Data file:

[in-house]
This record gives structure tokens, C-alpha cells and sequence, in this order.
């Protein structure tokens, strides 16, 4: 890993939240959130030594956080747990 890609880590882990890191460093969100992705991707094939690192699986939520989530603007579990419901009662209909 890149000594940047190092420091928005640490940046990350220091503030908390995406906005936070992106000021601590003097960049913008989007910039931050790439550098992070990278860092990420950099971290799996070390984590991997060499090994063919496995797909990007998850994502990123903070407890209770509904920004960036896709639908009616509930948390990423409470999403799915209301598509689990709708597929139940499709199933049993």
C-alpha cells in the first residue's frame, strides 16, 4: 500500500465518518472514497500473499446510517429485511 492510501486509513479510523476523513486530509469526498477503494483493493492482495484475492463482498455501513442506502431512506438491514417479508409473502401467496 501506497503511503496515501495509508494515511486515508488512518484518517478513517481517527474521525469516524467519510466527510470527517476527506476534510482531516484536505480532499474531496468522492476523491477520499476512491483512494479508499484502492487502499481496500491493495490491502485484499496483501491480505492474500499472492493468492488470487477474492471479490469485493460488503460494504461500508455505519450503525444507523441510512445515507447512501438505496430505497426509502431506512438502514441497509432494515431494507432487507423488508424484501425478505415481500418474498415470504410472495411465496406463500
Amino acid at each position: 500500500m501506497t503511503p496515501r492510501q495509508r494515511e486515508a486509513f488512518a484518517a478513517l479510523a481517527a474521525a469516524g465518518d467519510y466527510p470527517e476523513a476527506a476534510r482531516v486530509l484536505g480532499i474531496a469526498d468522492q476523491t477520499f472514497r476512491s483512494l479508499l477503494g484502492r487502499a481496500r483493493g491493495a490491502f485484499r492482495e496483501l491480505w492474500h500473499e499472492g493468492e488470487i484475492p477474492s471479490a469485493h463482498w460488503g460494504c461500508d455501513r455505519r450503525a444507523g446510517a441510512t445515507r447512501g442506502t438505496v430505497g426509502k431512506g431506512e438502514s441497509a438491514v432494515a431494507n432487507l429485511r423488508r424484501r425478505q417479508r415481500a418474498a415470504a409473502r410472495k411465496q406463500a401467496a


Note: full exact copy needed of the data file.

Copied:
[in-house]
This record gives structure tokens, C-alpha cells and sequence, in this order.
């Protein structure tokens, strides 16, 4: 890993939240959130030594956080747990 890609880590882990890191460093969100992705991707094939690192699986939520989530603007579990419901009662209909 890149000594940047190092420091928005640490940046990350220091503030908390995406906005936070992106000021601590003097960049913008989007910039931050790439550098992070990278860092990420950099971290799996070390984590991997060499090994063919496995797909990007998850994502990123903070407890209770509904920004960036896709639908009616509930948390990423409470999403799915209301598509689990709708597929139940499709199933049993």
C-alpha cells in the first residue's frame, strides 16, 4: 500500500465518518472514497500473499446510517429485511 492510501486509513479510523476523513486530509469526498477503494483493493492482495484475492463482498455501513442506502431512506438491514417479508409473502401467496 501506497503511503496515501495509508494515511486515508488512518484518517478513517481517527474521525469516524467519510466527510470527517476527506476534510482531516484536505480532499474531496468522492476523491477520499476512491483512494479508499484502492487502499481496500491493495490491502485484499496483501491480505492474500499472492493468492488470487477474492471479490469485493460488503460494504461500508455505519450503525444507523441510512445515507447512501438505496430505497426509502431506512438502514441497509432494515431494507432487507423488508424484501425478505415481500418474498415470504410472495411465496406463500
Amino acid at each position: 500500500m501506497t503511503p496515501r492510501q495509508r494515511e486515508a486509513f488512518a484518517a478513517l479510523a481517527a474521525a469516524g465518518d467519510y466527510p470527517e476523513a476527506a476534510r482531516v486530509l484536505g480532499i474531496a469526498d468522492q476523491t477520499f472514497r476512491s483512494l479508499l477503494g484502492r487502499a481496500r483493493g491493495a490491502f485484499r492482495e496483501l491480505w492474500h500473499e499472492g493468492e488470487i484475492p477474492s471479490a469485493h463482498w460488503g460494504c461500508d455501513r455505519r450503525a444507523g446510517a441510512t445515507r447512501g442506502t438505496v430505497g426509502k431512506g431506512e438502514s441497509a438491514v432494515a431494507n432487507l429485511r423488508r424484501r425478505q417479508r415481500a418474498a415470504a409473502r410472495k411465496q406463500a401467496a